Monday 5 December 2016

That Brexit vote

seems to be causing more problems again. The three judges who ruled that the matter had to go before parliament were apparently vilified in the press. Now all eleven judges will potentially put themselves in the same position.
The judgment should be unanimous. It should say that the matter has to be put before parliament. 
Yes, yes I know that there was a referendum and I know that a majority of people who voted in the referendum voted "leave" but the referendum result was not binding. The matter still has to go before parliament or, quite simply, why does any country which calls itself a democracy bother to have a parliament.
Referenda are a difficult thing here in Downunder. They are notoriously difficult to get up. They require two hurdles. They require (a) a majority of the people and (b) a majority of the states. One without the other does not work. If however there is a majority of people in a majority of the states then the government must act in accordance with the wishes of the people.  It is how changes are made to the Downunder Constitution.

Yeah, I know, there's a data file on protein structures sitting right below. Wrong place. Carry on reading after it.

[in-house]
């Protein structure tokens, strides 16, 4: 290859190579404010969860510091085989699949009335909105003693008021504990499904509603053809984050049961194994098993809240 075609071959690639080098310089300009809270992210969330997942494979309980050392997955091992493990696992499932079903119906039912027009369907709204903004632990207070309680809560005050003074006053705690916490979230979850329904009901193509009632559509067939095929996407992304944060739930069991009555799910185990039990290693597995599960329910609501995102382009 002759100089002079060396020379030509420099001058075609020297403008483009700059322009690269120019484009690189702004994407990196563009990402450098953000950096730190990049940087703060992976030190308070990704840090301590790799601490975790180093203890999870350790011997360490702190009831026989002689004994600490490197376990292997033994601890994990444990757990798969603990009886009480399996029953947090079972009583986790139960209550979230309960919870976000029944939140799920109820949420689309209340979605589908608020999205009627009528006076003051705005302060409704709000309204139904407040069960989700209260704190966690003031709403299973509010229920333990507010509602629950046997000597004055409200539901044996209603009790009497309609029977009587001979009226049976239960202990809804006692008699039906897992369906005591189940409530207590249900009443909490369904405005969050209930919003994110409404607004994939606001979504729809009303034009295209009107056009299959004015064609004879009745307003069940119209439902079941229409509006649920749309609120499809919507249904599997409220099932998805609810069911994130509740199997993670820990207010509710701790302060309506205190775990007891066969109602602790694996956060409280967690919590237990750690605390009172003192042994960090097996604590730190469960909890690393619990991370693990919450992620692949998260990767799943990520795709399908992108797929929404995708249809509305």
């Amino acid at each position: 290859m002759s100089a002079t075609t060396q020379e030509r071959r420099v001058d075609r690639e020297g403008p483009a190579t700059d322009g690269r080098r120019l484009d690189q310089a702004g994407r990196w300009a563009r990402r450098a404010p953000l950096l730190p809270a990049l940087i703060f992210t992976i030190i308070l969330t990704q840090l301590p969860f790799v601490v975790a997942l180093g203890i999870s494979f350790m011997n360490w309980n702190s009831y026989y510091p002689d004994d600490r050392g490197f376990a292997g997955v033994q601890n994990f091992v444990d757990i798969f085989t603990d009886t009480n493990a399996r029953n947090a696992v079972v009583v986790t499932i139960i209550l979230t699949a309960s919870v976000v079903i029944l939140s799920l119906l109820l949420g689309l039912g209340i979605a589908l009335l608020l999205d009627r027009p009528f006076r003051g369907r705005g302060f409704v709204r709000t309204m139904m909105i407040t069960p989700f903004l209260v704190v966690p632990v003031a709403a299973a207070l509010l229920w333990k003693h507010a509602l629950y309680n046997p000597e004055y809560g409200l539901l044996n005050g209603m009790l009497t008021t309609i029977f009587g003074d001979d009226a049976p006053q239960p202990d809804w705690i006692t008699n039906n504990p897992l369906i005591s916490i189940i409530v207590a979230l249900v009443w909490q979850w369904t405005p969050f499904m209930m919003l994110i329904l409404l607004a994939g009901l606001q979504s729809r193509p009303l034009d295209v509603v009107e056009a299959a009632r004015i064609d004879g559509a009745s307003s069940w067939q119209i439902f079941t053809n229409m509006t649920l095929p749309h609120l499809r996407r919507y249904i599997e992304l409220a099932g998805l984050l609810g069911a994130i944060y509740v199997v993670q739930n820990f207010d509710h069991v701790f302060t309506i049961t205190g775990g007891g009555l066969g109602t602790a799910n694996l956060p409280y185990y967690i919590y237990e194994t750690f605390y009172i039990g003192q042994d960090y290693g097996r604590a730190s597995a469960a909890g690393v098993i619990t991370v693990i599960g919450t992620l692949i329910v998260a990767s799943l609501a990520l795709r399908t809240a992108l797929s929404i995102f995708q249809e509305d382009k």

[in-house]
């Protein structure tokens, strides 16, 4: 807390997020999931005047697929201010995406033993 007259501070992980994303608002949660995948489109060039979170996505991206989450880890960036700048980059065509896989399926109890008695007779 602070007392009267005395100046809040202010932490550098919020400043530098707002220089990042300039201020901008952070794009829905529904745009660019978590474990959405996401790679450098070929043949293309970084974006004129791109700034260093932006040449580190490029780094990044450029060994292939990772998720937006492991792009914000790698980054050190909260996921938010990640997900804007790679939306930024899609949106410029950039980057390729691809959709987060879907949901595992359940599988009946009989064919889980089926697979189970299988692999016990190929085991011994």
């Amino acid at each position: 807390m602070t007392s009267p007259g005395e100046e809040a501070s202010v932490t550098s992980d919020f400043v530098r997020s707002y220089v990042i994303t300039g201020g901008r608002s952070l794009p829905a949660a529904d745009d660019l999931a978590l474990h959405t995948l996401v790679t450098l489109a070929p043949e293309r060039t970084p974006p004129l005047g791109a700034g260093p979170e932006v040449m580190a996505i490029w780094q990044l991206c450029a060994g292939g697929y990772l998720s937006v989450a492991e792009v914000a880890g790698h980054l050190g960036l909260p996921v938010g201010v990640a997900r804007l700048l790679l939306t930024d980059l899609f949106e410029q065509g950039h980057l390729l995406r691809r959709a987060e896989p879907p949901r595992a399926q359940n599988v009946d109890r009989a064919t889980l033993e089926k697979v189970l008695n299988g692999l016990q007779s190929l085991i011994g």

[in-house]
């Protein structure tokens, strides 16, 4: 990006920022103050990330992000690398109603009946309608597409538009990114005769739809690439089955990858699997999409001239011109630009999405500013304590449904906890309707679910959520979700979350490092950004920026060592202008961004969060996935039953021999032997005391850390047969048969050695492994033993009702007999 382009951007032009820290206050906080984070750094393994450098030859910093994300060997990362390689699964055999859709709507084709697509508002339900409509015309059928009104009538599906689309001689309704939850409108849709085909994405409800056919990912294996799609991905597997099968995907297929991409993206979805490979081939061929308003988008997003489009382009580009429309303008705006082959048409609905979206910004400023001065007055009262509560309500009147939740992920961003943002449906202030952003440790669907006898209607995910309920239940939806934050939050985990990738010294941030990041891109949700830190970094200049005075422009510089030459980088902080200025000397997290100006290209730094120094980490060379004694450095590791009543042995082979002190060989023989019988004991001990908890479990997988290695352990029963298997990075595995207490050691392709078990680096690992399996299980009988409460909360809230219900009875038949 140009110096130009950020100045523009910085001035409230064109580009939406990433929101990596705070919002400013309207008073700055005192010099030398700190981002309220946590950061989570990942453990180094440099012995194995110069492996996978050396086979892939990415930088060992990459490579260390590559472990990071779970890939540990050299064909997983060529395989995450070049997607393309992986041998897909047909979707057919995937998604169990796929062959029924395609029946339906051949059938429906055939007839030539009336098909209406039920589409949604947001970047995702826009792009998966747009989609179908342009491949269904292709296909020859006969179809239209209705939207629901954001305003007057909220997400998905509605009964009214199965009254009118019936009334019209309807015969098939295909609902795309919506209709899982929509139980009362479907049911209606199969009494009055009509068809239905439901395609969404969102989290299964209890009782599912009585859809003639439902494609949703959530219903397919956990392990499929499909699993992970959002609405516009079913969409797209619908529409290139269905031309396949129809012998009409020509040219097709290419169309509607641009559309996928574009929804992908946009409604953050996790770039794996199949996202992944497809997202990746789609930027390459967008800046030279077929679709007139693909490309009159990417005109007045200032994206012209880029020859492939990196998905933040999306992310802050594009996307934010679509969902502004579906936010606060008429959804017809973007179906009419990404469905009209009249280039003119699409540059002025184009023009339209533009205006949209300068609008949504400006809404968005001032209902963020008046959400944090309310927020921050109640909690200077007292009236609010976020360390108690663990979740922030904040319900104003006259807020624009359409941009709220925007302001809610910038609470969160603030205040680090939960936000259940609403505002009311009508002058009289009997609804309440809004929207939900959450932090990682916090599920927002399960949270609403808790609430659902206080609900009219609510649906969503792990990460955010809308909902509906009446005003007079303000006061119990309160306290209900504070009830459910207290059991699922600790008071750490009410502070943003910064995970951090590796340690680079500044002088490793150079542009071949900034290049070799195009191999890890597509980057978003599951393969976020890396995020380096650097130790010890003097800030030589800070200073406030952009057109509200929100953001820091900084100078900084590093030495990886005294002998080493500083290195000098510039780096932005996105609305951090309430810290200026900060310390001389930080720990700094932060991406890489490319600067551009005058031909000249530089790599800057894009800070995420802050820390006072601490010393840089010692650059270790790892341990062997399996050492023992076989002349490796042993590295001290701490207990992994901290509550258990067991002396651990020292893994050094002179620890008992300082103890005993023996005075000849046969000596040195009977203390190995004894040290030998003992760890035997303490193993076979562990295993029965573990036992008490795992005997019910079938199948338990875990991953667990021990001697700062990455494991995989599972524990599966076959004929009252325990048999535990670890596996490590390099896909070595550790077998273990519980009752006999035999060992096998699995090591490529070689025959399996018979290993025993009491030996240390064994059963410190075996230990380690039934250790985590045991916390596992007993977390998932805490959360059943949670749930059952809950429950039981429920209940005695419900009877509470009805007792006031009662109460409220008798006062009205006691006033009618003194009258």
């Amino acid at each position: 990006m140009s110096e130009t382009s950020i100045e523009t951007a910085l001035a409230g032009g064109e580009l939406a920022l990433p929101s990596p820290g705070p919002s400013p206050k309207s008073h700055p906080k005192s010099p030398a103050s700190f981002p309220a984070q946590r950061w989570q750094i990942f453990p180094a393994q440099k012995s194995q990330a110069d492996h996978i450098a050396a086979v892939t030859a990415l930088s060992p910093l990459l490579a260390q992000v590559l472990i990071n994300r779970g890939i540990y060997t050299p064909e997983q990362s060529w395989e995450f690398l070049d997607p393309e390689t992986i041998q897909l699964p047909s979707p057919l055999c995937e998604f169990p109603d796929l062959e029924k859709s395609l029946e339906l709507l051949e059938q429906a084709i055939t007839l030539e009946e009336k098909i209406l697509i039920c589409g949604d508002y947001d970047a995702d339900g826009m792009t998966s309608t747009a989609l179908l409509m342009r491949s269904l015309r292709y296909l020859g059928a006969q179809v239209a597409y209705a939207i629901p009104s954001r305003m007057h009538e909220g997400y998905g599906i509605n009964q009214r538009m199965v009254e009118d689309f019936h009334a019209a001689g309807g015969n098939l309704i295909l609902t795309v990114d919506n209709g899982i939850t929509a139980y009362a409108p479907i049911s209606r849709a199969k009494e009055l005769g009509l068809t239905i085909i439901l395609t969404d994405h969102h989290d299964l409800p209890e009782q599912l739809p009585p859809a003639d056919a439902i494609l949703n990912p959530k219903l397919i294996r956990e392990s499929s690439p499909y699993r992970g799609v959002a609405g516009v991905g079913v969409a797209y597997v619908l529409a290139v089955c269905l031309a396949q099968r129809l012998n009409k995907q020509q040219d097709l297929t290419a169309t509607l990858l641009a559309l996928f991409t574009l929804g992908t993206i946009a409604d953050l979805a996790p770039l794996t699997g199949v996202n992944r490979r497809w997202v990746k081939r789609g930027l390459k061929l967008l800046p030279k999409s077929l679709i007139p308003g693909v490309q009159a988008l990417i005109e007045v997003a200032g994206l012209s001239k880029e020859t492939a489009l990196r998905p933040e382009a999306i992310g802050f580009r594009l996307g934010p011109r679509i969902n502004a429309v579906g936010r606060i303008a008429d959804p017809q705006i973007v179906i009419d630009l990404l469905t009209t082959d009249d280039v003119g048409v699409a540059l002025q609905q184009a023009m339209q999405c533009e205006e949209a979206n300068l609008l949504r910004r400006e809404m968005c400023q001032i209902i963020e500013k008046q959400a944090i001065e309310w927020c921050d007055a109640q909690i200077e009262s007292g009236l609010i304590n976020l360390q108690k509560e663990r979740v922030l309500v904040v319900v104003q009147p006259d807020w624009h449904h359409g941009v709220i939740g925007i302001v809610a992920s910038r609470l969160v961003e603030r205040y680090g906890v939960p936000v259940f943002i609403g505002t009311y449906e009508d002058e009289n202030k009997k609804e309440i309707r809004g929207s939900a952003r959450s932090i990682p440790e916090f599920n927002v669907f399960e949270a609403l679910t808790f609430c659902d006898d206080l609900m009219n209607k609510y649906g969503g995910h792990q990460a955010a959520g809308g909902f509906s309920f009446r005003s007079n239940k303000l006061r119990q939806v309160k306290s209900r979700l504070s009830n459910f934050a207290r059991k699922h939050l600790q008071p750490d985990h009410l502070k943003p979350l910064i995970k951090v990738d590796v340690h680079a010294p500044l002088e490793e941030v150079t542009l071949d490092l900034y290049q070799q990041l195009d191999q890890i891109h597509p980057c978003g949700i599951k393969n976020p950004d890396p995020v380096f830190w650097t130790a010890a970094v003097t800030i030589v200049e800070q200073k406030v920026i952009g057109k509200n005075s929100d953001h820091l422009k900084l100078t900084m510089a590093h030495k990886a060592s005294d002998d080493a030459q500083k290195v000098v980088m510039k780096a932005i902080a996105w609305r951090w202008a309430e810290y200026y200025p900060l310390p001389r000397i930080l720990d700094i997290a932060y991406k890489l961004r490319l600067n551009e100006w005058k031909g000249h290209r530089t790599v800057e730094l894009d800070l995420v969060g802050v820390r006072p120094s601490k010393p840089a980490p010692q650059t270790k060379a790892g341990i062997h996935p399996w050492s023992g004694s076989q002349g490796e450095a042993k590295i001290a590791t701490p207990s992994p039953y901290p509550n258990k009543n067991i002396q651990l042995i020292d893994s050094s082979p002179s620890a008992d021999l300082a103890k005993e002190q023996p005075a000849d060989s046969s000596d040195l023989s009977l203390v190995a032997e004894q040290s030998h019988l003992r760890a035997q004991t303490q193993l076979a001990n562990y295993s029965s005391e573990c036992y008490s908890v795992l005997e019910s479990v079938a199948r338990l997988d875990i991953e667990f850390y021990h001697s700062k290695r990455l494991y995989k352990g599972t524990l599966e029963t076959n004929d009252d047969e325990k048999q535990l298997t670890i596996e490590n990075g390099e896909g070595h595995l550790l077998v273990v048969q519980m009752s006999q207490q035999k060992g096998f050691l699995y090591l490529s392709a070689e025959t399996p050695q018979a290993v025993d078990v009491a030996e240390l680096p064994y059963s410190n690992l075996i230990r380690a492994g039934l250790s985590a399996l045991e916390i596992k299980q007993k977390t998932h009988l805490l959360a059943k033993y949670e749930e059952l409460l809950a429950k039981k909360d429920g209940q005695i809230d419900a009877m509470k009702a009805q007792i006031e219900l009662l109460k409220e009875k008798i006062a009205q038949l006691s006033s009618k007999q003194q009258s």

A "plebiscite" is different. It is intended to seek out what the majority view is and act upon that.  The Brexit vote in the UK was similar to a plebiscite here. It differed in the sense that there is no compulsory attendance at the ballot box there. The vote was not intended to be something that overrode the role of the elected parliament.
I am sure the newspaper staff who decided to make a fuss knew that. They knew full well that the judges were doing their job and doing it well. It was a way of making news, nothing more and nothing less. 
The government there has appealed because it knows it must. I suspect however that the government will also breathe a sigh of relief when the court decides that parliament must be consulted. 
It's how we are governed. 

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